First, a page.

The third dialogue took place in Nicaea with the manager of the burial of a certain Muslim. The dialogue revolved around prayer and Christ. The Turks present asked the Saint why he did not accept the Prophet Muhammad and his gospel. The Saint replied that he had no command to revere Muhammad, and that Islam expanded throughout the world by the power of the devil, war, the sword, looting, enslavement and killing, and Muhammad used violence and pleasure to win over followers. Those present were moved with rage against Saint Gregory Palamas, and he prayed for a time when they could agree and believe the same doctrines.

During the fourth phase (15th to 19th centuries) the Roman Empire had already been abolished, Constantinople fell, and the dialogue between the Orthodox Church and Islam is taking place depending on local circumstances. Here I will mention two examples.

The first is Gennadios Scholarios, who was the first Patriarch of Constantinople after its fall. Sultan Mehmed the Conqueror himself installed him Patriarch and gave him many privileges. Although after the fall of Constantinople he was captured and became a slave in service of an officer of Adrianople, he was liberated and became Patriarch. Indeed, the Sultan would dialogue with him on religious matters.

Gennadios Scholarios was in a difficult position against the invaders, which is why he presented the Christian position in opposition to Islam, but it was presented in a positive way rather than with aggression. Expounding on the matter he emphasized the points in which the two religions differed, which is the spirituality of the eschaton, the divinity of Christ, and the Triune God.

He developed an upward trend in the divine economy, by which natural law resulted in the Mosaic law and from there the evangelical law. The evangelical law was developed by Christ and was the perfect law, the fulfillment of the Mosaic law, and it had the power to lead humanity into submission to God, and enables them to despise all transient goods, because of the love for truth and eternal life. That this law is divine is proved by the Martyrs who were killed in order not to betray the law of Christ. Even throughout the three hundred years of persecution against Christianity, it was able to expand and prosper throughout the earth.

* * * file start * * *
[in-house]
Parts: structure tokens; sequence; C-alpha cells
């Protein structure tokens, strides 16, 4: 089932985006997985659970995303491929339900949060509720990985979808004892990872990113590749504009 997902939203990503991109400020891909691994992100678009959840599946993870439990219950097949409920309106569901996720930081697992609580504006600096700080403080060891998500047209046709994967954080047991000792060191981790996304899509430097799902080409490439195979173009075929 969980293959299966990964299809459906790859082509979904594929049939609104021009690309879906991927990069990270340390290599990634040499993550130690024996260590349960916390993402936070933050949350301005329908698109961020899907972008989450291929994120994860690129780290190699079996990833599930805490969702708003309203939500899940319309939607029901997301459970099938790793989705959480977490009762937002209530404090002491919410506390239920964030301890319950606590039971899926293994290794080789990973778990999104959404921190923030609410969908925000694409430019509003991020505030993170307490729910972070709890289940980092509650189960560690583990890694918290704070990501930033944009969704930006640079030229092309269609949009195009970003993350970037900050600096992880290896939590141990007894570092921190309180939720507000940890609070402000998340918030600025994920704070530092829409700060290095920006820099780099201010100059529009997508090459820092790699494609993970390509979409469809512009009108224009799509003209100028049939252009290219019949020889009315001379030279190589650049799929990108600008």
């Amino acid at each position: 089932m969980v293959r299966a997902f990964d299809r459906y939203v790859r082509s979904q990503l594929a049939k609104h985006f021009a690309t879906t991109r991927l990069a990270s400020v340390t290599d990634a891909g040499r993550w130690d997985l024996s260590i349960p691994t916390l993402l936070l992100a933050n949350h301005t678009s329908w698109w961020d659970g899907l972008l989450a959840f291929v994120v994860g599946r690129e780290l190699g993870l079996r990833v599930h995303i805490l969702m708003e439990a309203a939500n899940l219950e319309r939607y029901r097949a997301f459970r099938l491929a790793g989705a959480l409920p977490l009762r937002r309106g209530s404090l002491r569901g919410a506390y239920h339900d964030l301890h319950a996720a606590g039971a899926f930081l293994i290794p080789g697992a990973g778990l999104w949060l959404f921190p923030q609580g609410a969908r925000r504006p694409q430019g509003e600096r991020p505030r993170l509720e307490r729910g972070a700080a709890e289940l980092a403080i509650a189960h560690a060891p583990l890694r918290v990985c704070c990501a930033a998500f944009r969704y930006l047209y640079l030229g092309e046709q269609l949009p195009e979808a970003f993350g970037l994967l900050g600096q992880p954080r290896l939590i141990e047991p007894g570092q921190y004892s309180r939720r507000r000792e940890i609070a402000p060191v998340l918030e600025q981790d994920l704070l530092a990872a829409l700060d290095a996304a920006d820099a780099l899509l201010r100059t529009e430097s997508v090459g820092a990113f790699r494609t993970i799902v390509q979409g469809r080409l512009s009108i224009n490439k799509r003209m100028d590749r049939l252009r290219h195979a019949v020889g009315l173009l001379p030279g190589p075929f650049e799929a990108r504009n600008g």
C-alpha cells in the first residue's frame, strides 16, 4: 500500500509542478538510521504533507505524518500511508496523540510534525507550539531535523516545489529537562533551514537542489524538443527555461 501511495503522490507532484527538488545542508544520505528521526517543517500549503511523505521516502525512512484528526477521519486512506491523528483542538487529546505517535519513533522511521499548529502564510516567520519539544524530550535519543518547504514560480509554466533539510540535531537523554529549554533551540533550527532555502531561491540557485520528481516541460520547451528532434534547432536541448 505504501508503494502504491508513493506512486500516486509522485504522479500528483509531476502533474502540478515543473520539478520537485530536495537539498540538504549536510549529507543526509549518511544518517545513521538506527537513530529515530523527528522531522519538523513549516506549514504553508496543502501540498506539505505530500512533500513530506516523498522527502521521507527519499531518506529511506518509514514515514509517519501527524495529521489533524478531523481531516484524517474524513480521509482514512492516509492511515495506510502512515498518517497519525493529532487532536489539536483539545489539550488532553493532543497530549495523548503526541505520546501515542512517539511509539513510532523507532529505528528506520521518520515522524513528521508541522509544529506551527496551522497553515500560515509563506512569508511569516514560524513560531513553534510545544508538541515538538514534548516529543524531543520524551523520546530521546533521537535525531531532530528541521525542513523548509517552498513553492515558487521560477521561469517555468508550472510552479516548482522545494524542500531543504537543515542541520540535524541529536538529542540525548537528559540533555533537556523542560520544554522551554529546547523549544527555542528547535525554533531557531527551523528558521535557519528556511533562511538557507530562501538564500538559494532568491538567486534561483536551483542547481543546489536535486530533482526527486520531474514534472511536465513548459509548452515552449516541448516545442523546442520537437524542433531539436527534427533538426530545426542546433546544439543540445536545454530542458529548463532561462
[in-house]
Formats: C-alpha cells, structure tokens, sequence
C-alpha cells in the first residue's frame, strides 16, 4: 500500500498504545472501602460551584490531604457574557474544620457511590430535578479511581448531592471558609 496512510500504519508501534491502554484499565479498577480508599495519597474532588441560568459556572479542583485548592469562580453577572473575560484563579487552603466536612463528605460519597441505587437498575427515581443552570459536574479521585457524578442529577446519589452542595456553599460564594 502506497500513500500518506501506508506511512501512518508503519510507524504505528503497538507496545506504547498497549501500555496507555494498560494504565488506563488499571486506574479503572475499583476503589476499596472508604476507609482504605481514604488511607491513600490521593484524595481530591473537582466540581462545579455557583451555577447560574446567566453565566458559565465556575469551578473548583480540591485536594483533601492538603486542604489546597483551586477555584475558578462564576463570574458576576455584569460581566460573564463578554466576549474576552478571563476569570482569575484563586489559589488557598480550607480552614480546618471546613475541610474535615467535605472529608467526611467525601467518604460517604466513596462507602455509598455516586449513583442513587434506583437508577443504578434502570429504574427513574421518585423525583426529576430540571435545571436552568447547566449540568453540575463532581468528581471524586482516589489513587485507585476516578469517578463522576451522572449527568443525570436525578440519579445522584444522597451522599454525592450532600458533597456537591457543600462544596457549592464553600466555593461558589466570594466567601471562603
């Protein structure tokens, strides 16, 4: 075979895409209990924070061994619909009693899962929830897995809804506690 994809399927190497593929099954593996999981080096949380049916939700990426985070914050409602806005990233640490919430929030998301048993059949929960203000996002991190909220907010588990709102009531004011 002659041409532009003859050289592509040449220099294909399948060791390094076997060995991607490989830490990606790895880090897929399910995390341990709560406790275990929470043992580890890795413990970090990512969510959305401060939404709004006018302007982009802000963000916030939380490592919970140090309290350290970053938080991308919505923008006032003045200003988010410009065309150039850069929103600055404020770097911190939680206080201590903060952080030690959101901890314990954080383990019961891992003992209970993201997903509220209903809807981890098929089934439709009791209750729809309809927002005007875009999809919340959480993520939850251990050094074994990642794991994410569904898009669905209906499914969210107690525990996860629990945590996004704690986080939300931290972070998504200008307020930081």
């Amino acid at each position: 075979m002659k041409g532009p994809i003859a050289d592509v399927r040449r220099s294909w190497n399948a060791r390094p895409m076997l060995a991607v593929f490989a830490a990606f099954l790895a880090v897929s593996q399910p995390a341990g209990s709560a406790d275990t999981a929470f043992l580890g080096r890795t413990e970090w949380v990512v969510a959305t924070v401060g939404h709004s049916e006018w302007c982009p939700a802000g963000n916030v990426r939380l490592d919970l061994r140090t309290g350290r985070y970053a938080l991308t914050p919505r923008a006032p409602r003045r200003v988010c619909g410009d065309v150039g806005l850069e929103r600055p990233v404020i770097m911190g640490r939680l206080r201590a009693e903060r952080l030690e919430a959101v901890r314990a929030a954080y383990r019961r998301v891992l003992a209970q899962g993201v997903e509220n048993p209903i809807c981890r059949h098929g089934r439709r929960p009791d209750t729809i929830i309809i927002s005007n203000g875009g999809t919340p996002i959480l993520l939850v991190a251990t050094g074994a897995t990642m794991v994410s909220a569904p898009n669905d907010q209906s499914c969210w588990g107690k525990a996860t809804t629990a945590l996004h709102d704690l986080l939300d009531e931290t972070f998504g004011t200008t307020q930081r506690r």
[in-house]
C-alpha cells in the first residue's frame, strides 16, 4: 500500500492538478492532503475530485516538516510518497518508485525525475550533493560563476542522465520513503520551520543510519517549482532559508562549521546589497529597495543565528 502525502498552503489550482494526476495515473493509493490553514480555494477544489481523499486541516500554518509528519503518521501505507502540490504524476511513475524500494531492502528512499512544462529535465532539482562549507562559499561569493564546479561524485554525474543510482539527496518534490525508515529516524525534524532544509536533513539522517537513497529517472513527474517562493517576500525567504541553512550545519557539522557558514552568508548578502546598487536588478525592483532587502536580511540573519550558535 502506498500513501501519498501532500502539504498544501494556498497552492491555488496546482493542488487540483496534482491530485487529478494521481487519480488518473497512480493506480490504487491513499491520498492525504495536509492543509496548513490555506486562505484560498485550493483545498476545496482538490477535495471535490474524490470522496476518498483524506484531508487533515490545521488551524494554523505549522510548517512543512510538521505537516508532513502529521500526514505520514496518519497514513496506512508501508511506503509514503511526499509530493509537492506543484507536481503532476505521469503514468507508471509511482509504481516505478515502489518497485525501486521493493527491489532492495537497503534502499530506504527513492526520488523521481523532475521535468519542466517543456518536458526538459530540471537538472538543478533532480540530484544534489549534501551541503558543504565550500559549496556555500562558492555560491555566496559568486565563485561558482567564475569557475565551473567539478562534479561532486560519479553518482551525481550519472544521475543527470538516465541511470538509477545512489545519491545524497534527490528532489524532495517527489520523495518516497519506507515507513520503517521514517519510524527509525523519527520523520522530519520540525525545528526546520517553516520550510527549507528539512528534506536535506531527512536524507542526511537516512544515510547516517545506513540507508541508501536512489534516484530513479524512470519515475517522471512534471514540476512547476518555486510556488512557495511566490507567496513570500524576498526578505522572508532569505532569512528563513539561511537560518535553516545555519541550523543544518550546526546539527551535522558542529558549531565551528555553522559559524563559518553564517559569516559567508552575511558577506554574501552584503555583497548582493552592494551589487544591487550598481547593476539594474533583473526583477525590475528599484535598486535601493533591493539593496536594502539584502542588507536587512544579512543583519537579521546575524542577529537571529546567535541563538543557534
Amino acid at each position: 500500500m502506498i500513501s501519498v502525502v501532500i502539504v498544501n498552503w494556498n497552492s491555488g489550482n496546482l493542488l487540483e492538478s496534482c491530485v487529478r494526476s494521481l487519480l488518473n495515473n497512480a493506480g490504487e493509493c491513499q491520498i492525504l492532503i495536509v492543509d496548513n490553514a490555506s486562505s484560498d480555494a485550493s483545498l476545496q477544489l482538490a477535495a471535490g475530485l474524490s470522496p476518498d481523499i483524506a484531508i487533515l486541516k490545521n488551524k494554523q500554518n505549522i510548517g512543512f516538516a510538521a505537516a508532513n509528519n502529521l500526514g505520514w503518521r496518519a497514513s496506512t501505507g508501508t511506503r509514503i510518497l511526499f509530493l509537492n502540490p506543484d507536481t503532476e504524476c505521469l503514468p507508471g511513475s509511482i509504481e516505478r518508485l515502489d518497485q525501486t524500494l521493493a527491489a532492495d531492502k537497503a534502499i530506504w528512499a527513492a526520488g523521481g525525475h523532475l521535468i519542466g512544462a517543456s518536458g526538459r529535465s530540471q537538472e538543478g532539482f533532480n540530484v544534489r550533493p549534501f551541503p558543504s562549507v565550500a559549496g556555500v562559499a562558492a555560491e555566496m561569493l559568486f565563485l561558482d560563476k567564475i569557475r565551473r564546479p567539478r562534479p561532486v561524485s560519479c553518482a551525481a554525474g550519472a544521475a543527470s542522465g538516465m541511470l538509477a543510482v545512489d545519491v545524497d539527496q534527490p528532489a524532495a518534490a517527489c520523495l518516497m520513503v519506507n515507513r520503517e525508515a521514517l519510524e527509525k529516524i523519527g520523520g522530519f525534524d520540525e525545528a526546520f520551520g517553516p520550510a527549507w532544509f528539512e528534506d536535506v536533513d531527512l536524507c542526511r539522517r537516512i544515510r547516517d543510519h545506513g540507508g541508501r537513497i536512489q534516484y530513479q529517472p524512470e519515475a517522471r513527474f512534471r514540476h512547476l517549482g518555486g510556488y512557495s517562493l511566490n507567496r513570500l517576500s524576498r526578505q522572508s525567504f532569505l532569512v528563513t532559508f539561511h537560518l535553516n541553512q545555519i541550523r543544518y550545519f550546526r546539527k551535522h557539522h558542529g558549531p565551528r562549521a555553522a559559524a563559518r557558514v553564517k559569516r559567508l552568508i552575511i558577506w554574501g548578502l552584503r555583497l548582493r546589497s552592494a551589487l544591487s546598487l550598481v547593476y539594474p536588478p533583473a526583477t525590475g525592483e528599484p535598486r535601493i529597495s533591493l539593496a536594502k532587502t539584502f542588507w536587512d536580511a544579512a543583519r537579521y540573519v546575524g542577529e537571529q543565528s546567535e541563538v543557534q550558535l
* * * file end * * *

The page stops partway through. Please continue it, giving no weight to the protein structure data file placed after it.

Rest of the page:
That Gennadios Scholarios told Mehmed the Conqueror that there was not a more perfect law than the evangelical law, meant that he left no room for the law and teachings of the prophet of Islam. Of course, in developing his thoughts, he argued that at times there do appear people who claim they receive certain other laws from God, but this is also permitted by God and the cause is known from the evangelical teaching.

Gennadios Scholarios spoke like this in a somewhat hidden manner, so as not to irritate his interlocutor, citing the teaching of Christ that false prophets will appear to lead people into error and test the faith of Christians. This is what he meant when he said that the cause (of false prophets) was recorded in the evangelical teaching, but he did not come out and say it for tactical and discerning reasons, because Christians were in a difficult position, and he wanted to protect them after the great massacre that had recently taken place.

Translated by John Sanidopoulos